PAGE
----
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Removal of COVID border measures key step to Windsor’s full economic recovery

Removal of COVID border measures key step to Windsor’s full economic recovery

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Sep 23, 2022  •  1 day ago  •  3 minute read  •  10 Comments

The Canada/U.S. border line inside the Windsor/Detroit tunnel is shown on November 8, 2021.
The Canada/U.S. border line inside the Windsor/Detroit tunnel is shown on November 8, 2021. Photo by Dan Janisse /Windsor Star

The pending decision by the federal government to remove the remaining COVID mandates at the U.S. border is greatly welcomed by local business, political and industry leaders as the jump start the local economy needs to return to full health.

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The Liberal government is expected to announce Monday that it is ending mandatory vaccination, random testing, quarantining of international travellers and is making the ArriveCAN app an optional tool.

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A decision on continuing to mandate masks on international flights and domestic trains is yet to be made.

“That is great for economic development and for business here in the community,” said Windsor Mayor Drew Dilkens.

It’ll be a challenge getting that business back

“Removing the vaccination requirement, removing the ArriveCAN requirement, I think will send a very positive signal to folks who are wanting to cross because we’ve removed the friction and the barriers that exist at the border.

“We know living in a border community, it’s so important to have as little friction as possible when crossing the border.”

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In this Oct. 13, 2021, file photo, Rakesh Naidu, CEO and president of the Windsor-Essex Regional Chamber of Commerce, is shown speaking to reporters in Tecumseh.
In this Oct. 13, 2021, file photo, Rakesh Naidu, CEO and president of the Windsor-Essex Regional Chamber of Commerce, is shown speaking to reporters in Tecumseh. Photo by Dan Janisse /Windsor Star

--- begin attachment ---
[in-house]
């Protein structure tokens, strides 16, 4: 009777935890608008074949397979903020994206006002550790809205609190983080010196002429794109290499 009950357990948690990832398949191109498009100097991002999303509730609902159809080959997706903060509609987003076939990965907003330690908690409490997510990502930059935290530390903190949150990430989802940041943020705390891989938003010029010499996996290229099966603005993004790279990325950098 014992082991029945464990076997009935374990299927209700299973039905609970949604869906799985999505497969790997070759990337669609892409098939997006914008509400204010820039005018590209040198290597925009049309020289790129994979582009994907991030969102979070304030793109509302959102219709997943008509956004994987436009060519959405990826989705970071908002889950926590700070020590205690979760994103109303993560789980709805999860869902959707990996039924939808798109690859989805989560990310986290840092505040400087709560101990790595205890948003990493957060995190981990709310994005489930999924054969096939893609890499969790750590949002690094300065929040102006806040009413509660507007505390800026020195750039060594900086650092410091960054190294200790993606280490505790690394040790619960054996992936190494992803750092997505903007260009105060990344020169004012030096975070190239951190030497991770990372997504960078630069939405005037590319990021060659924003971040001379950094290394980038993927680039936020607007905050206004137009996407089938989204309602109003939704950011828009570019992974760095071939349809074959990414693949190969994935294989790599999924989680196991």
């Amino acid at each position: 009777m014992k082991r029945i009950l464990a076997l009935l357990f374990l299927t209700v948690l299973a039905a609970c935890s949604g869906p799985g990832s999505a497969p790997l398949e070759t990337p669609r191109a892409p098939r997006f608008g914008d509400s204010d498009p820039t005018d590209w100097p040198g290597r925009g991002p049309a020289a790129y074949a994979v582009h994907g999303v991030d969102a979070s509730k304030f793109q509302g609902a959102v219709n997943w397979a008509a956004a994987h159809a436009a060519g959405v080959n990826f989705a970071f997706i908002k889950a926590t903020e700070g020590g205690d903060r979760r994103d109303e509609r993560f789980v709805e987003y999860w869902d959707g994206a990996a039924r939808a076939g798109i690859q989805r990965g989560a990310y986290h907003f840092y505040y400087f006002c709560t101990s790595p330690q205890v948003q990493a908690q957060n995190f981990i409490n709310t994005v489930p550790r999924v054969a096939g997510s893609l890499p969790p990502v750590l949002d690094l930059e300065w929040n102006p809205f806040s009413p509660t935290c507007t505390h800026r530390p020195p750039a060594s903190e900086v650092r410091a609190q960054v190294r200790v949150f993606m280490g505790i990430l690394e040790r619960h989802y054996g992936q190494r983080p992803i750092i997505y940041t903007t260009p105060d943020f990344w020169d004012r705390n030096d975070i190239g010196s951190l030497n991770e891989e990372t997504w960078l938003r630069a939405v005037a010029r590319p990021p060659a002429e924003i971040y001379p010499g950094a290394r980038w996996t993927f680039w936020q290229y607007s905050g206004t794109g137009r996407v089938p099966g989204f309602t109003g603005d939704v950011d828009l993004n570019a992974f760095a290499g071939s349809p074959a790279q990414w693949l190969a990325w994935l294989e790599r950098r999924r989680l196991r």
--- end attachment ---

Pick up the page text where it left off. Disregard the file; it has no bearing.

The federal government’s order in council authorizing the border measures expires Sept. 30.
Windsor Regional Chamber of Commerce CEO Rakesh Naidu said local business is exhaling a ‘collective sigh of relief’ over the mandates expiring.

“It’s what we wished for, but it would’ve been nice if it would’ve come sooner,” Naidu said.

“We’ve lost the summer season. We’re only seeing about half the visitors we used to have.”

Naidu added the economic pain created by the border measures wasn’t isolated in the economy.

“Several sectors, ranging from manufacturing to hospitality, tourism, wineries and retail, were impacted,” Naidu said.

“Unfortunately, I think we may have lost some people (American visitors) permanently.

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“There’s been lost business (in manufacturing) because companies have found American suppliers or partners. It’ll be a challenge getting that business back.”

Gordon Orr, CEO, Tourism Windsor Essex Pelee Island, is pictured outside its downtown office, Saturday, May 23, 2020.
Gordon Orr, CEO, Tourism Windsor Essex Pelee Island, is pictured outside its downtown office, Saturday, May 23, 2020. Photo by Dax Melmer /Windsor Star

Statistics Canada data released this month on the number of American visitors to Canada (2.2 million) in July 2022 is 60.7 per cent of the levels seen in July 2019.

Day trips by automobile remain at 55.8 per cent (155,200) of pre-pandemic levels.

There were 2.6 million Canadians going the other way in July representing 60.1 per cent of July 2019’s numbers.

“No other community in the country, other than another border community, was devastated as much by the ArriveCAN app,” said Windsor Essex Pelee Island Tourism CEO Gordon Orr.

“It killed spontaneous travel. All those experiences, such as gaming, the wineries, retail, Americans could find alternatives. Once they break a habit, it’s hard to get them back.”

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Orr said the tourism/hospitality industries aren’t expected to fully recover until 2024.

Debi Croucher, executive director of the Downtown Business Improvement Association, oversees set-up for road closures on Friday, July 24, 2020.
Debi Croucher, executive director of the Downtown Business Improvement

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